Tuesday, December 18, 2012
The gift of a bad memory and a poor attention span
So, my Christmas planning has been centered around--mm-- let's just say, budget issues. I feel pretty secure in assuming that most of my readers can sympathize, even if only by memory. I've been putting a lot of thought in to how I might make this season festive for myself and others without spending very many, you know, actual dollars. So far what I've come up with is giving myself the gift of a clean house (I like cleaning anyway, but feel guilty about doing it because a) it enables Certain Persons Who Shall Not Be Named to rely upon me for all their housekeeping, which in the end is no fun for anyone, and b) I have work-work (money) things I should be doing instead, probably); and cooking food for others.
Today, however, I gave myself another totally spectacular gift. Last year around this time, almost the entire house got painted, and in my room not only was it painted but the floor got redone as well. Much stuff was moved, and then moved again, and in some cases moved yet another couple of times. In the mess, I lost track of a small jewelry box which contained one of my favorite necklaces; a hair-flower that was so cute I had gotten compliments on it almost continually, and which prompted my mother to get me another one for my birthday; and another tiny but valuable (to me) religious-type thing, which I had wanted forever and finally got because Mom gave me money to get everyone stuff for their stockings and that's what I got for mine. I was pretty sure that I had put these things, probably in the same box, somewhere in or about my room, but for almost an entire year I haven't been able to find them in the stack I had thought they were in. I did look repeatedly. Then, more recently, I wondered if they might not be in a different place, but no luck there either. Finally today, I looked more thoroughly, and lo and behold! Hair flower, necklace, religious item-- all mine again! And all this happiness from being a bad rememberer about where I put a box.
I remember hearing a girl once say that her parents would wrap some of the toys they already owned and put them under the tree each year. I think that this sounds like a fantastic idea. I'm not sure how actual children would feel about such a practice, but since I am in charge of myself, I am totally putting a purple hair flower, necklace, etc. in my stocking this year. I may put my glasses in, too, because every time we are asked to list what we are most thankful for, I end up listing them. I wonder what else I should put in. (Dear children-- and grownups-- I would love it if you would list your ideas in the comments section. I think that they will make for most interesting reading.)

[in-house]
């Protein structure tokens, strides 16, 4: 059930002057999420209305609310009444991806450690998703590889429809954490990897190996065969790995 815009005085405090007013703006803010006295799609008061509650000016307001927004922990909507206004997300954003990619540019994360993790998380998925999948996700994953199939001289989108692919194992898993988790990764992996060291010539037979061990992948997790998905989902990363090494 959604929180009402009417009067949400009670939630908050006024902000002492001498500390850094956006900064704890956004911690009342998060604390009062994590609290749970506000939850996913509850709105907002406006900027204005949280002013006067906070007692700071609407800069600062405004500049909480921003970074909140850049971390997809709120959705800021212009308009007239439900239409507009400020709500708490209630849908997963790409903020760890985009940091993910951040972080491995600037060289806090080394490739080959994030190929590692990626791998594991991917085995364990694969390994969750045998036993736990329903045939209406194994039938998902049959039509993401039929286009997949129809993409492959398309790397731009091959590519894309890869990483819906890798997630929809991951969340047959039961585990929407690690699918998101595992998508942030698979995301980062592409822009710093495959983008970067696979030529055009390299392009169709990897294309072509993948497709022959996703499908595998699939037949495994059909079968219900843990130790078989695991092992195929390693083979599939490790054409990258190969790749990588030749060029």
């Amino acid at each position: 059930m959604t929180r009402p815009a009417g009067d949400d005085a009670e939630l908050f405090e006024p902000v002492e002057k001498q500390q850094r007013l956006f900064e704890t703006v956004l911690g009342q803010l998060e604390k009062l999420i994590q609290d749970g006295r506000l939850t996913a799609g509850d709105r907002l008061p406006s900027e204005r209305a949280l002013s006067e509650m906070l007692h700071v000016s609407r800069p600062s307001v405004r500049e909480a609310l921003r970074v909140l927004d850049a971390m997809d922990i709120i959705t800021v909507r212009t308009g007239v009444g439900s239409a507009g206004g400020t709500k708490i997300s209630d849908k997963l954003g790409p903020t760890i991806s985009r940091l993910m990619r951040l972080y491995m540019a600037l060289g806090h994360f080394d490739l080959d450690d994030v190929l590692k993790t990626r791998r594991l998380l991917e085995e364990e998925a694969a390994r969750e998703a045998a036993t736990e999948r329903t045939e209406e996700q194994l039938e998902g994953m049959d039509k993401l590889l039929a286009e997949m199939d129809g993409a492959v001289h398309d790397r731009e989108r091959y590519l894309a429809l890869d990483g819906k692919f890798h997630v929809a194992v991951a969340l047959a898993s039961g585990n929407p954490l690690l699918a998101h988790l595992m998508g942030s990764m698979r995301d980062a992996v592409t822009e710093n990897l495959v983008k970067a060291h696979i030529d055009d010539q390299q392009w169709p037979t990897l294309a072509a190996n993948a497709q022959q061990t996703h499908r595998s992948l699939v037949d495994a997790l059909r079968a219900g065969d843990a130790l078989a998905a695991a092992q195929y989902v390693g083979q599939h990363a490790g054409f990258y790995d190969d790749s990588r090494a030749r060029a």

So that's how I was blessed with the gift of a bad memory. The poor attention span is about the necklace I mentioned. Several years ago, I was in one of those random discussions where random things come up and someone said that all real silver has the number 925 stamped on it. I thought about my necklace-- I had never been particularly curious about it (it was a gift, and I hadn't asked about its origins), and I had never noticed any writing on it anywhere. But it did, once I thought about it, kind of look silver-y. I pulled it out, and lo and behold! it was real silver. Later that week, I had the same line of thinking about a ring my mother had given me; I checked it out, and it turned out to be real silver, too. It was like getting both presents all over again! And thus we come to the second discussion question, beloved children (and grownups, if non-neeflings choose to participate): do you, like your auntie, have a poor attention span for some things? Would you mind telling me if there is anything you have noticed later was more valuable than you had realized at first? Certain teachers come to mind for me. I am, as before, terribly curious about your lists.
My love to you! And Merry Christmas. I may post again before then, but if not, this is officially your Christmas post (but I will certainly call, most beloved neeflings).